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Entries in Pride (2)

Sunday
Feb162014

Where Does This Pride Come From?

When my children were born (or hatched as I still tell my son) I was literally at the birth. 

Sitting with my wife, I was able to watch when the contractions were coming and let her know when one was coming. 

I thought I was helping the situation, with a watchful eye and early warning.  You should also know when I am in a stressful situation, I tend to make a joke to break the tension.  My wife was not appreciative of my contraction warning or light jokes.  She announced, “No jokes” at the top of her lungs, adding an F word between “no” and “jokes.”  And the F word was NOT funny.

At delivery time, I was the right stirrup.  Up close, personal, scared, elated….after 9 months and hours of labor the delivery was relatively quick.  I experienced it all.

Now it is time to become a grandparent.  No longer in the delivery room, the grandparents are all gathered in the waiting room along with my daughter (on deck in case dad-to-be passes out.)

We expected Dad to crash through the double waiting room doors and announce the birth, like in the movies.  Mom was having a C-section, and this is abdominal surgery.  So wait we did.

My kids and I have a group text distribution list we use for updates, pictures, and sharing.  Dad’s first communication from the front line was cryptic.

“I’ve seen her.”

The grandparents erupt in joy and repeat over and over.  I’m confused.  Who has he seen?  Last I heard, he was going in to meet his wife.  Has he seen his wife or…or have we been blessed with our granddaughter?  I reply, “Who have you seen?”

Minutes go by.  This is a fast process.  What’s going on?  What is taking so long?  Is there an issue.

The next communication is a picture…a picture of the newborn.

Tears are the order of the day.  The grandparents hug and cry.  We stare at the picture of the little baby girl.

Questions swirl.  Mom’s parents are asking if Mom is OK.  Others want dimensions. 

I’m presuming Mom is ok or no pictures would be coming, and still she’s their daughter and they are understandably concerned.  Items like size are interesting, and represent a point of departure where all subsequent measures will compare. Personally, I’d like to know her name.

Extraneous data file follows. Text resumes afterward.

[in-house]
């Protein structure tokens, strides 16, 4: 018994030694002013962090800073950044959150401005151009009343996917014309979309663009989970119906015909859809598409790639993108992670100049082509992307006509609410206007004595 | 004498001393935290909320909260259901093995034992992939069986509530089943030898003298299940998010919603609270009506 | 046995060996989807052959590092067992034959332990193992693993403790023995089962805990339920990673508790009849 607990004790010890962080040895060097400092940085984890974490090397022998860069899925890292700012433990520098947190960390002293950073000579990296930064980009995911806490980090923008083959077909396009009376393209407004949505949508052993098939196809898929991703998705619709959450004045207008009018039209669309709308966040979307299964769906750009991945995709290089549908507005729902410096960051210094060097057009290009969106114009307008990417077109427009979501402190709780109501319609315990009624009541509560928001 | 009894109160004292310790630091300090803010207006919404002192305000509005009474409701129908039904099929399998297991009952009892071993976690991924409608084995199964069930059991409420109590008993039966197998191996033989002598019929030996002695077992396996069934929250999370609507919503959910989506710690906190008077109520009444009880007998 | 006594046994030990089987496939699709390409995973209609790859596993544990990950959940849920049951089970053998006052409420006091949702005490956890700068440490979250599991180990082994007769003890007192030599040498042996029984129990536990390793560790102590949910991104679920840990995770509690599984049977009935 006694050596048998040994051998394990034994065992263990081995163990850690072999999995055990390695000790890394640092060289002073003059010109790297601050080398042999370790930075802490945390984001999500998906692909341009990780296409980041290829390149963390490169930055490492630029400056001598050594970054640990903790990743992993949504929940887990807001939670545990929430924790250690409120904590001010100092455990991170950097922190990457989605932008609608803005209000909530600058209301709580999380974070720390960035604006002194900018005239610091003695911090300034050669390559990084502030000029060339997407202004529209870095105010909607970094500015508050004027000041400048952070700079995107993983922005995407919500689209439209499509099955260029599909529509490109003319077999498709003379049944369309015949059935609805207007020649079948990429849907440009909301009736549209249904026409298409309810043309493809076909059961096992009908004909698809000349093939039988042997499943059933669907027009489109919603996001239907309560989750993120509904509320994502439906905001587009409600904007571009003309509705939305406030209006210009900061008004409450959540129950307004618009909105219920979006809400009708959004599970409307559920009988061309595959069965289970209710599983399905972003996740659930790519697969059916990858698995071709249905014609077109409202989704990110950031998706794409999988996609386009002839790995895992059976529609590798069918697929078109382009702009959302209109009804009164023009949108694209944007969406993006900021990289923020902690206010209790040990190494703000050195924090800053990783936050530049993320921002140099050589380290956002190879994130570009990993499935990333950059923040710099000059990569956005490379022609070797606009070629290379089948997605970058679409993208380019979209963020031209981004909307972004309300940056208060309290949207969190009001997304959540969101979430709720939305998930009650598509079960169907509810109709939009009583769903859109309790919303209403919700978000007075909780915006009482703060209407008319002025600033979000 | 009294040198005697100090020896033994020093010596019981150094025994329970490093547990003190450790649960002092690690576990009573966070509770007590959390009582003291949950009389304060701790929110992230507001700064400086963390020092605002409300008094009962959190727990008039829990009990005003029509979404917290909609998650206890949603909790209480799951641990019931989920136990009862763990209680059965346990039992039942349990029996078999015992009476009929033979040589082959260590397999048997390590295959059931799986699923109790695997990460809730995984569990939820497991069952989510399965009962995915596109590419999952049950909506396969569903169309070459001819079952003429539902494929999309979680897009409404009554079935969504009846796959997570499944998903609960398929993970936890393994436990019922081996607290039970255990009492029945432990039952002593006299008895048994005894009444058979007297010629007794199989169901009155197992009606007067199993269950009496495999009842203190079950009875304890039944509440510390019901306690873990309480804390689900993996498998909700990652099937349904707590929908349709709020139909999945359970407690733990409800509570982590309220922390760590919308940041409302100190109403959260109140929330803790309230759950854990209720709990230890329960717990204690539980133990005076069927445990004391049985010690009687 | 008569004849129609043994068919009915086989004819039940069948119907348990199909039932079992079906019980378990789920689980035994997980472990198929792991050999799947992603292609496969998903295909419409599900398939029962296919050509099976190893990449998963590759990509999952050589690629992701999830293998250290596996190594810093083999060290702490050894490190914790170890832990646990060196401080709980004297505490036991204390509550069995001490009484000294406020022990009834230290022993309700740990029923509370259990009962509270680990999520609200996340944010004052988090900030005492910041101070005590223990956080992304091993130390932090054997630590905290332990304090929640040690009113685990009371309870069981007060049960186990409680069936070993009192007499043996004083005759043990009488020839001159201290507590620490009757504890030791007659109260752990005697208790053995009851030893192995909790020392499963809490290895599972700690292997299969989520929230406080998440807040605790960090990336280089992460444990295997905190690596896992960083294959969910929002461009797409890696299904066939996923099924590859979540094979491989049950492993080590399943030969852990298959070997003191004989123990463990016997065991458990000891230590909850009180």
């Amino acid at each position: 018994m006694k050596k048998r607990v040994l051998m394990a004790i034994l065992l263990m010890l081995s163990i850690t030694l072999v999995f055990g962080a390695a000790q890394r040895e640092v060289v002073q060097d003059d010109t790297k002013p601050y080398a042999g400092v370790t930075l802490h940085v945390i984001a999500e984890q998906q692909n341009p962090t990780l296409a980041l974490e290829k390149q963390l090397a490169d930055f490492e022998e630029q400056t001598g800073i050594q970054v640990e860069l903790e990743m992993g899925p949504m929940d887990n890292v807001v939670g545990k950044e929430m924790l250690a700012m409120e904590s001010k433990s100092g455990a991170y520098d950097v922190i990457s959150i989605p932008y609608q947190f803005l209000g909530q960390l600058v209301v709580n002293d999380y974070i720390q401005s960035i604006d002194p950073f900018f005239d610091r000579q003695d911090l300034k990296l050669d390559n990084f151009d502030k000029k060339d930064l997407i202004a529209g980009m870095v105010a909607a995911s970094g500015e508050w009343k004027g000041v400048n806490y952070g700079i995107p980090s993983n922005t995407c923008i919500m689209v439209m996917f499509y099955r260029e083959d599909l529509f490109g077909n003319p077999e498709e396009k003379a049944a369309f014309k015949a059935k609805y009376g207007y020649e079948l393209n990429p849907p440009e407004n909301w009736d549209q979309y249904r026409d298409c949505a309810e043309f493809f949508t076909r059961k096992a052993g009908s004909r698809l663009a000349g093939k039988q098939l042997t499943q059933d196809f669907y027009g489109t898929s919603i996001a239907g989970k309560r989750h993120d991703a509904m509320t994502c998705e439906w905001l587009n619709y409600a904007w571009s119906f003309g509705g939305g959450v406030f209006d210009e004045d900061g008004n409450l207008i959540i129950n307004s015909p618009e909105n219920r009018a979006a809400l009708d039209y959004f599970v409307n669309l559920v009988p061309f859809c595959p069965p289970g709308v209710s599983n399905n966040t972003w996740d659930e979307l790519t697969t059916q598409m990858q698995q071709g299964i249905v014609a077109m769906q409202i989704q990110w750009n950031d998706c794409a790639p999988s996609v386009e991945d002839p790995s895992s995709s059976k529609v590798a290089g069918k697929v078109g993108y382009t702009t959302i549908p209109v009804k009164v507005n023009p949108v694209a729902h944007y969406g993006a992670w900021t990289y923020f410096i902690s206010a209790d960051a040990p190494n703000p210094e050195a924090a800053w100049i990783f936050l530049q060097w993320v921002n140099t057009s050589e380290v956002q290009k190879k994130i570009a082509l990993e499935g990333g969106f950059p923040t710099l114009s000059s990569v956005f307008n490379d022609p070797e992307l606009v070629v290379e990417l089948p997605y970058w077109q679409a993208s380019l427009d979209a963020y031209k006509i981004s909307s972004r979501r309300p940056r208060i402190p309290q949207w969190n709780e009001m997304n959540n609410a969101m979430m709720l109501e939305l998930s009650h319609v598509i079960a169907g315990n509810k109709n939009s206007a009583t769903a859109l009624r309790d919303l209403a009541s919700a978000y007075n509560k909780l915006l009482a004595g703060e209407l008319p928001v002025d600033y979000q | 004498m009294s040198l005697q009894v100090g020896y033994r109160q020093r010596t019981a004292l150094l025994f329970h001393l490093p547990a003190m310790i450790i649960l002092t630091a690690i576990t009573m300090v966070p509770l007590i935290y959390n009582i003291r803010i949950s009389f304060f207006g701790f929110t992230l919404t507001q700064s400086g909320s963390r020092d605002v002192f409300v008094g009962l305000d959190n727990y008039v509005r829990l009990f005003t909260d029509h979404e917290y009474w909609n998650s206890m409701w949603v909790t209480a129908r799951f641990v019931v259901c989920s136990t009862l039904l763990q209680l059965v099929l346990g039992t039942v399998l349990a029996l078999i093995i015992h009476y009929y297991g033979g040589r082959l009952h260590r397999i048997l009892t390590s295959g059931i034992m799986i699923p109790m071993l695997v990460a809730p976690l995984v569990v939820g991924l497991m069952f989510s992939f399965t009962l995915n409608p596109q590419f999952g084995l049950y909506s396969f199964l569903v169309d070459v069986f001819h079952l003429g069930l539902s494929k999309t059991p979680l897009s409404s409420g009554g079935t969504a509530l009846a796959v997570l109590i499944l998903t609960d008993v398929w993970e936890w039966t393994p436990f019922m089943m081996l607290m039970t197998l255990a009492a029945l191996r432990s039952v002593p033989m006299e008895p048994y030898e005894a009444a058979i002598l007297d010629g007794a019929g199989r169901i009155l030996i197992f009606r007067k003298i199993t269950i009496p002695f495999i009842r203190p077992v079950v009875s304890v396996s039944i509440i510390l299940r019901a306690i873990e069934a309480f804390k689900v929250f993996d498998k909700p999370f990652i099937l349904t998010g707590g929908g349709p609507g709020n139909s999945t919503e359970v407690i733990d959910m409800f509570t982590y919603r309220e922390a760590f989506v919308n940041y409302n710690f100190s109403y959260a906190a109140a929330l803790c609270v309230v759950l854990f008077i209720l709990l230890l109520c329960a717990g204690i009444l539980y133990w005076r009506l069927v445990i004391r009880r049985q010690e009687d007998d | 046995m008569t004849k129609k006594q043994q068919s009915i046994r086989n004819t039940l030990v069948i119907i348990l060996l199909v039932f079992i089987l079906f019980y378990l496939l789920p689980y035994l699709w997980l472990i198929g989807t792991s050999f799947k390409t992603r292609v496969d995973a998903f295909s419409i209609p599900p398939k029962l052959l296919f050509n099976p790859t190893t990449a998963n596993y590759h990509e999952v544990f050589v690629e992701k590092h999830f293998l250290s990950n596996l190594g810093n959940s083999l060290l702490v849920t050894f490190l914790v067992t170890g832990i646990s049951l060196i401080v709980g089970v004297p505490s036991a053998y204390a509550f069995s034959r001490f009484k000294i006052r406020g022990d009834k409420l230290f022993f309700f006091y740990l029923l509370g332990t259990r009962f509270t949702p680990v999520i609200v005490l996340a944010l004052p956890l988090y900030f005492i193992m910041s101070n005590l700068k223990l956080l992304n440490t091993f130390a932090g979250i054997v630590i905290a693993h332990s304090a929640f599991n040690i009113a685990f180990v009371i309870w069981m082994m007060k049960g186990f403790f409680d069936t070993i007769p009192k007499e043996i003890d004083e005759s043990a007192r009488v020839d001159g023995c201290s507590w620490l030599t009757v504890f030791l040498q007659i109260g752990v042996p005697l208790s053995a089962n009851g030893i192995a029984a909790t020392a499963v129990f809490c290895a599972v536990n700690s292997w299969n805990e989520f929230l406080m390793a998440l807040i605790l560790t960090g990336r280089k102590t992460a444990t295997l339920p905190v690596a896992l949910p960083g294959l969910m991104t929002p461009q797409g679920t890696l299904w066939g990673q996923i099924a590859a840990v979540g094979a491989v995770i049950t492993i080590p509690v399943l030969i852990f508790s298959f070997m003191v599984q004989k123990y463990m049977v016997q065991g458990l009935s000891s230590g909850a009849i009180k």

My daughter DOES know the name, and won’t tell.  I try to bribe her with a Starbucks, and she isn’t caving in even for Starbucks.  “Will I like the name?”  My daughter looks up, smiles and nods her head.

Suddenly sonny boy comes out, walking like he had just completed the Boston Marathon.  He’s exhausted, in awe, and a little overwhelmed.

“Everything is fine.  We can bring in grandparents two at a time, and then you’ll learn name from us.”

Hugs again, tears again….and then the processional to greet the little one starts.

I feel pride.  Heck, I took a day off from work for this and rarely, every take a day off.  I am bursting with pride.  Run around the halls kind of pride.

With new mom and dad’s approval, I start posting photos to Facebook at a frightening pace…certainly challenging Facebook’s ability to process.  Yes, she’s a decedent and all that, and privately I worry my posts may overwhelm/bore my “friends.”  Heck, some of my friends are childless.  To the contrary, the “likes” start rolling in.  People “like” these pictures of my granddaughter.  Klout, a tool for measuring social influence, suggests my greatest recent moments (actually my top six movements) are granddaughter pictures.

While I’ve suggest to my son he should publish a daily picture of the grandbaby, my occasional updates on Facebook are still met with an onslaught of happiness, and comments indicating people are really paying attention (comments on eyelashes, or a headband, or her dad’s hand.)  If a few days go by, inevitably a friend will ask for an updated picture.

I find myself driving thirty minutes for the opportunity to see and hold her, or to “check in” since I was “in the neighborhood.”  My daughter Auntie is often found holding the little one.  Her parents are still very watchful, still in awe, and are predictably exhausted.  They are lucky, too.  They get to be up close and personal with her all the time, and not just getting vague updates via text.